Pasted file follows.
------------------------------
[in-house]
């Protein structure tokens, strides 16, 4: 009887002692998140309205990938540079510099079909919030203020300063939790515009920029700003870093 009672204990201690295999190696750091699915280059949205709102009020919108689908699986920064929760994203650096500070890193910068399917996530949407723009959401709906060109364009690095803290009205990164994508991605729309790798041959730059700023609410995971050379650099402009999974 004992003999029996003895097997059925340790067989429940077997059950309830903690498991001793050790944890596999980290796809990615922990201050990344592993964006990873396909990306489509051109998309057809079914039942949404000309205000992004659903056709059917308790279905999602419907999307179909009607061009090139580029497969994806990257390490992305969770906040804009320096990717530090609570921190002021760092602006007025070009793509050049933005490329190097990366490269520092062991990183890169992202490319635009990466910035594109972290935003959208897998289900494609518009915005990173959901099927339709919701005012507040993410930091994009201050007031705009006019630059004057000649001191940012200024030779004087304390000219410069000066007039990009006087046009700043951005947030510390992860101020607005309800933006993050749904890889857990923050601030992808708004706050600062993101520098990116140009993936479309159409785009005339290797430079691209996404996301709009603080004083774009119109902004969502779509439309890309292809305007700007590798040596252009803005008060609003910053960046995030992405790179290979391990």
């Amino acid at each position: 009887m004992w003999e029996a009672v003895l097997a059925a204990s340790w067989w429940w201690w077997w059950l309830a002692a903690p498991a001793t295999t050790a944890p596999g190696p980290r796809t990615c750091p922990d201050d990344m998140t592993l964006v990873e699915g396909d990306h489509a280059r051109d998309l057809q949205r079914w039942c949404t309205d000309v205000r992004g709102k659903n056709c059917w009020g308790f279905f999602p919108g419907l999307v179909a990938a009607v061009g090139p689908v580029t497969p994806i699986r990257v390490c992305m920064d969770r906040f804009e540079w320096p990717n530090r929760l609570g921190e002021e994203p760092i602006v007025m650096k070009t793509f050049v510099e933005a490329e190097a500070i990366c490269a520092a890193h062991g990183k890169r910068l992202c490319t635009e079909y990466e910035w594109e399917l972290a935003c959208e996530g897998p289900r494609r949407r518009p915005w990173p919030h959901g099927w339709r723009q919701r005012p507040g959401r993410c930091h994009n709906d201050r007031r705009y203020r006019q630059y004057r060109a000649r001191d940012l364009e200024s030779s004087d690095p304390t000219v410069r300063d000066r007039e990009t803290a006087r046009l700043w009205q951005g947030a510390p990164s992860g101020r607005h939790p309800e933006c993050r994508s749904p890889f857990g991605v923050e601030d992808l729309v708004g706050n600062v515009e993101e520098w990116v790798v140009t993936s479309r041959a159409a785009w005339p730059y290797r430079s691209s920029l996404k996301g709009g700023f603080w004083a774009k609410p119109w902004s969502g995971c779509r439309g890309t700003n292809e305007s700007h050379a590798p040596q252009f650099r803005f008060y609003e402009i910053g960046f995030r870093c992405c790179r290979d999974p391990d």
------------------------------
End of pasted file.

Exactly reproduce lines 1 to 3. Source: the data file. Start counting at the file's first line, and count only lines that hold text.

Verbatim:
[in-house]
């Protein structure tokens, strides 16, 4: 009887002692998140309205990938540079510099079909919030203020300063939790515009920029700003870093 009672204990201690295999190696750091699915280059949205709102009020919108689908699986920064929760994203650096500070890193910068399917996530949407723009959401709906060109364009690095803290009205990164994508991605729309790798041959730059700023609410995971050379650099402009999974 004992003999029996003895097997059925340790067989429940077997059950309830903690498991001793050790944890596999980290796809990615922990201050990344592993964006990873396909990306489509051109998309057809079914039942949404000309205000992004659903056709059917308790279905999602419907999307179909009607061009090139580029497969994806990257390490992305969770906040804009320096990717530090609570921190002021760092602006007025070009793509050049933005490329190097990366490269520092062991990183890169992202490319635009990466910035594109972290935003959208897998289900494609518009915005990173959901099927339709919701005012507040993410930091994009201050007031705009006019630059004057000649001191940012200024030779004087304390000219410069000066007039990009006087046009700043951005947030510390992860101020607005309800933006993050749904890889857990923050601030992808708004706050600062993101520098990116140009993936479309159409785009005339290797430079691209996404996301709009603080004083774009119109902004969502779509439309890309292809305007700007590798040596252009803005008060609003910053960046995030992405790179290979391990």
């Amino acid at each position: 009887m004992w003999e029996a009672v003895l097997a059925a204990s340790w067989w429940w201690w077997w059950l309830a002692a903690p498991a001793t295999t050790a944890p596999g190696p980290r796809t990615c750091p922990d201050d990344m998140t592993l964006v990873e699915g396909d990306h489509a280059r051109d998309l057809q949205r079914w039942c949404t309205d000309v205000r992004g709102k659903n056709c059917w009020g308790f279905f999602p919108g419907l999307v179909a990938a009607v061009g090139p689908v580029t497969p994806i699986r990257v390490c992305m920064d969770r906040f804009e540079w320096p990717n530090r929760l609570g921190e002021e994203p760092i602006v007025m650096k070009t793509f050049v510099e933005a490329e190097a500070i990366c490269a520092a890193h062991g990183k890169r910068l992202c490319t635009e079909y990466e910035w594109e399917l972290a935003c959208e996530g897998p289900r494609r949407r518009p915005w990173p919030h959901g099927w339709r723009q919701r005012p507040g959401r993410c930091h994009n709906d201050r007031r705009y203020r006019q630059y004057r060109a000649r001191d940012l364009e200024s030779s004087d690095p304390t000219v410069r300063d000066r007039e990009t803290a006087r046009l700043w009205q951005g947030a510390p990164s992860g101020r607005h939790p309800e933006c993050r994508s749904p890889f857990g991605v923050e601030d992808l729309v708004g706050n600062v515009e993101e520098w990116v790798v140009t993936s479309r041959a159409a785009w005339p730059y290797r430079s691209s920029l996404k996301g709009g700023f603080w004083a774009k609410p119109w902004s969502g995971c779509r439309g890309t700003n292809e305007s700007h050379a590798p040596q252009f650099r803005f008060y609003e402009i910053g960046f995030r870093c992405c790179r290979d999974p391990d």